Tomato Sage Parmesan Cornbread

Tomato Sage Parmesan Cornbread | A Couple Cooks

Tomato Sage Parmesan Cornbread | A Couple Cooks

Tomato Sage Parmesan Cornbread | A Couple Cooks

Tomato Sage Parmesan Cornbread | A Couple Cooks

 Tomato Sage Parmesan Cornbread | A Couple Cooks

Tomato Sage Parmesan Cornbread | A Couple Cooks

This post was created in partnership with Village Farms. All opinions are our own.

It’s that time of year again, to gather and hold our loved ones dear. This Thanksgiving is even more special for Alex and me since we’ve got a new loved one to introduce to the holiday traditions: Eating breakfast to the sound of the NYC parade. The smell of slicing fresh celery for stuffing. A long table with white linen and the glasses only used for company. Now that our son Larson is part of the family, we’re hoping to mix up some of those traditions and create our own. Instead of a heavy traditional meal, we’re focusing on Thanksgiving recipes that are colorful, creative, delicious, and nourishing.

Perhaps you’re wondering about this recipe with fresh tomatoes in mid-November? Tomatoes are long gone by this time in Indiana, and I’ve already started dreaming about flipflops and a fresh summer Caprese salad. Typically, I wouldn’t be caught dead eating a fresh tomato this time of year. However, some new growing practices can extend the season of tomatoes while treading gently on the Earth. Alex and I support local growers as much as possible. At the same time we realize that to feed our world, we need diversity in food growing practices. We need sustainable, green-conscious companies all over the globe.

The tomatoes we used here are grown by Village Farms, who uses hydroponics in a greenhouse (growing in water), allowing the season to be extended. To us, Village Farms’ sustainable growing practices make their tomatoes a viable option for opting for fresh tomatoes in November. These growing methods result in ripe, juicy flavorful tomatoes–not the tasteless and mealy variety that is typically available in the fall and winter months. Village Farms’ growing methods use:

  • 86% less water compared to the average tomato grown outdoors.
  • 97% less land to grow the same amount of tomatoes grown outdoors.
  • Beneficial insects to control pests and stimulate healthy plant growth, instead of harmful chemicals

This cornbread recipe is a new one we’ve developed especially for Village Farms’ Sinfully Sweet Campari® tomatoes. The Campari tomatoes are cocktail-sized, basically a large cherry tomato. Here we’ve used them in an upside down cornbread, where the cornbread is baked with sliced tomatoes on the bottom. It’s then inverted after baking to show a lovely tomato design. For our concept, we’ve added fresh sage leaves as another detail and flavor component. And at the end, we decided to top the cornbread with grated Parmesan cheese and broil it until crispy. (It was Alex’s idea, really: genius!) The colors are stunning, and it’s received rave reviews from all friends we’ve served it to. We hope you enjoy it this Thanksgiving season or anytime–and make sure to look for Village Farms tomatoes at your local grocery, they’re an extra special treat!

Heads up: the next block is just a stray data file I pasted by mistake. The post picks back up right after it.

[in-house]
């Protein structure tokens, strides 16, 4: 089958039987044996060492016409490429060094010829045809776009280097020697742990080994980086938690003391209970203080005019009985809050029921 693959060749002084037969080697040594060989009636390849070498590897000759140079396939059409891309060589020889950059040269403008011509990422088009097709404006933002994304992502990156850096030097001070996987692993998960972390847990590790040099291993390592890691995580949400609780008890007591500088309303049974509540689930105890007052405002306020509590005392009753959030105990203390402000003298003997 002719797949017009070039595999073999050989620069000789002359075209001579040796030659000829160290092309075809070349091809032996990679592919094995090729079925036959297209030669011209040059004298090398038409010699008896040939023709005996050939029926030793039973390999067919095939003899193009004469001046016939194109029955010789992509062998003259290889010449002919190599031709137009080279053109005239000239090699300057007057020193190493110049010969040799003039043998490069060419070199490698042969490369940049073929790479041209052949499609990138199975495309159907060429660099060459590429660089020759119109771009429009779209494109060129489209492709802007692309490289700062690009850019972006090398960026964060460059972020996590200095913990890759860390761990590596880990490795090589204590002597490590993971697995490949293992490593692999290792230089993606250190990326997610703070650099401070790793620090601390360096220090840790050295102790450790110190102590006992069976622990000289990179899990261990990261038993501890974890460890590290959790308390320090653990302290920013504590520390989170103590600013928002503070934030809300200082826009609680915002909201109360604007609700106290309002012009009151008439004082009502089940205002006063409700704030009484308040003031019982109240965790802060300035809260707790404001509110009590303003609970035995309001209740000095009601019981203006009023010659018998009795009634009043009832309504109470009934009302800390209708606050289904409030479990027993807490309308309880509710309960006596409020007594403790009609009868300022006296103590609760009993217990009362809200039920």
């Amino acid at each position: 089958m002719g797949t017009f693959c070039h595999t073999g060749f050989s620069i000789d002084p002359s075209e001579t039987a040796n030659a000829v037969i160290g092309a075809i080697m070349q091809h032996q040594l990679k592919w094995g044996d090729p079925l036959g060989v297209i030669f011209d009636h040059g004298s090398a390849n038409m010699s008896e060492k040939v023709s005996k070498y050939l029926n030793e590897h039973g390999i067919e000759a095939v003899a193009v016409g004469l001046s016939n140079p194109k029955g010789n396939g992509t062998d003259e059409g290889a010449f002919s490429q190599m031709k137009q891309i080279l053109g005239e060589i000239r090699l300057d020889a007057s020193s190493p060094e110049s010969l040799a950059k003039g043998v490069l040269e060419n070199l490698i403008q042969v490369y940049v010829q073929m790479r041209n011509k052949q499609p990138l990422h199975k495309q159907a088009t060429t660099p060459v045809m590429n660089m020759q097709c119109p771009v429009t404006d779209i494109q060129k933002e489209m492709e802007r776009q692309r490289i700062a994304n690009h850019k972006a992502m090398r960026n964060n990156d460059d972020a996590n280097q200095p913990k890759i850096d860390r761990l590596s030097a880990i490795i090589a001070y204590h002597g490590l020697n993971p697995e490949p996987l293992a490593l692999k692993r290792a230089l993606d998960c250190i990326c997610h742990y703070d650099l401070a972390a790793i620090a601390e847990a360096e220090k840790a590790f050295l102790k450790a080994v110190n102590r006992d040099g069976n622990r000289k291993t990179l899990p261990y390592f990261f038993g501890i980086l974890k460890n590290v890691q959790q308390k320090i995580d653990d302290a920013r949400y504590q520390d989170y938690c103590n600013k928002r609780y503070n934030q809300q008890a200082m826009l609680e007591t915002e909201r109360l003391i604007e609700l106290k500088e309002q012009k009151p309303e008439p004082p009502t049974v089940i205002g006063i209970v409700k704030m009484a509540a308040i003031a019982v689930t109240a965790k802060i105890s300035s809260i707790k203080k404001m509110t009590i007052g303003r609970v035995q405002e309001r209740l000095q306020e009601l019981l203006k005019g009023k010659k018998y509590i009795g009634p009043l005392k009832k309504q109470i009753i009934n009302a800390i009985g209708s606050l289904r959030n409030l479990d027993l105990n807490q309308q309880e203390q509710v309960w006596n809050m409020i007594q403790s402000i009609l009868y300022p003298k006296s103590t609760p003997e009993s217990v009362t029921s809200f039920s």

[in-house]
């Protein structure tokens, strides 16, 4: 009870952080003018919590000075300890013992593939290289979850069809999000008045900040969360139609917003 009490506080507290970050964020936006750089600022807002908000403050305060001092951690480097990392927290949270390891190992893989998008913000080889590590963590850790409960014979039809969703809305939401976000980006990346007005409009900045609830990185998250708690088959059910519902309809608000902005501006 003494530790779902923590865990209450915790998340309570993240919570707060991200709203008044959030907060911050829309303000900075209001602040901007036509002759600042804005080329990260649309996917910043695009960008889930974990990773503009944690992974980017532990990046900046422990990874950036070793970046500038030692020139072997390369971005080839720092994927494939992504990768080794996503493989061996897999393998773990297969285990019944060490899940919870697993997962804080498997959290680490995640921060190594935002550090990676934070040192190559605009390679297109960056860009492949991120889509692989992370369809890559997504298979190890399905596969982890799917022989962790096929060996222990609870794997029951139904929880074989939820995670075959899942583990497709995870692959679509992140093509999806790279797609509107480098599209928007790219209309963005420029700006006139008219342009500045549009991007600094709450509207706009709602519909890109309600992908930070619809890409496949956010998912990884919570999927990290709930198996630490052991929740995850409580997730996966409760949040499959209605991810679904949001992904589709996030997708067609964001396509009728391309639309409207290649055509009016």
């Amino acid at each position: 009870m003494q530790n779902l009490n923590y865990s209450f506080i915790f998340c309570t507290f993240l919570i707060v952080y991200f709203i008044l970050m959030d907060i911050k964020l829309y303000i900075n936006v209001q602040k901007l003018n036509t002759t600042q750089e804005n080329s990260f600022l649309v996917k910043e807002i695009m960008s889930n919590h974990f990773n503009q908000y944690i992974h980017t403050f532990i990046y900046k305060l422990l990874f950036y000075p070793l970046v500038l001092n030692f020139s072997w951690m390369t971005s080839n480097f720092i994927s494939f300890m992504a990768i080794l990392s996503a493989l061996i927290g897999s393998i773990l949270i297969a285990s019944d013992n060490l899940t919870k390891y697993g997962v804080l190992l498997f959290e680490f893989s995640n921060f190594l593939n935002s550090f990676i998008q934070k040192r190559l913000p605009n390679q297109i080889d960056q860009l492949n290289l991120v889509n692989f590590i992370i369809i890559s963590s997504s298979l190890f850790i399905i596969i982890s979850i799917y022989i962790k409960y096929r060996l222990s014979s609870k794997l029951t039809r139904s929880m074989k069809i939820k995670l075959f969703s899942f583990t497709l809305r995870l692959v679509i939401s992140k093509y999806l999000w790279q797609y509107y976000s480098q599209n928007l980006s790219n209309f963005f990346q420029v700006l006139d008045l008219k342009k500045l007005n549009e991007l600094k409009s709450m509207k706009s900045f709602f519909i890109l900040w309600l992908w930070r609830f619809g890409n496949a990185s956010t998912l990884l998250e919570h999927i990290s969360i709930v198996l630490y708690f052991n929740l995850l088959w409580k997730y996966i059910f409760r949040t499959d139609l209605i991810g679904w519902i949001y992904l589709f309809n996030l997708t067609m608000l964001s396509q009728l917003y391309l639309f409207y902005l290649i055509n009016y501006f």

Looking for cornbread recipes? 

This tomato sage Parmesan cornbread recipe is the first of our traditional cornbread recipes. However, we’ve made several takeoffs on cornbread recipes. Here are a few of our favorite themed cornbread recipes:

Did you make this recipe?

If you make our tomato sage Parmesan cornbread, we’d love to hear how it turned out. Leave a comment below or share a picture on Instagram and mention @acouplecooks and @village_farms.

This recipe is…

Vegetarian and gluten-free.

Tomato Sage Parmesan Cornbread

 

  • 5 to 6 Village Farms Sinfully Sweet Campari® tomatoes (enough for 24 thin slices)
  • 12 small sage leaves
  • 1½ cups cornmeal
  • 1½ cups all purpose flour
  • 1½ tablespoons baking powder
  • 2 teaspoons kosher salt
  • ½ teaspoon ground black pepper
  • 3 eggs
  • 1½ cups milk
  • ½ cup olive oil
  • 1½ tablespoons butter
  • Parmesan cheese, for garnish
  1. Preheat the oven to 400F.
  2. Using a sharp serrated knife, thinly slice the tomatoes. Salt them and place them on a cutting board. After a few minutes, blot with a paper towel to remove excess liquid. Wash and dry the sage leaves.
  3. In a large bowl, stir together the cornmeal, flour, baking powder, salt, and pepper. In another bowl, whisk together the eggs, then stir in the milk and olive oil.
  4. When the oven is preheated, place the butter in a 9 x 13” pan and place the pan in the oven for a few minutes to melt the butter. Once the butter has melted, brush it over the entire pan. Arrange tomatoes and sage leaves on the bottom of the pan (ours fit 6 rows of 4 tomatoes; make sure to place the sage leaves upside down).
  5. Pour the wet ingredients into the dry ingredients and stir until just combined. As carefully as possible, slowly pour the batter over the tomatoes and sage leaves. (Pouring or dumping too quickly can cause the rows of tomatoes to move, so take care during this process.) Smooth out the top with a spatula.
  6. Place the pan in the oven and bake about 30 minutes, until the sides are browned (if your oven is uneven, at 15 minutes, rotate the pan for even baking). Remove from the oven and run a sharp knife around the edges, then carefully invert it onto a baking sheet. Top with a thin layer of finely grated Parmesan cheese and broil on high for 3 to 4 minutes until crisp.
  7. Cut into pieces and serve warm (or at room temperature). To store, wrap the remaining pieces in aluminum foil and store refrigerated or frozen. Prior to serving, reheat in a 350F oven until warmed through and crisp (the bread becomes very dry when cold, so reheating for a few minutes in the oven is preferable.)

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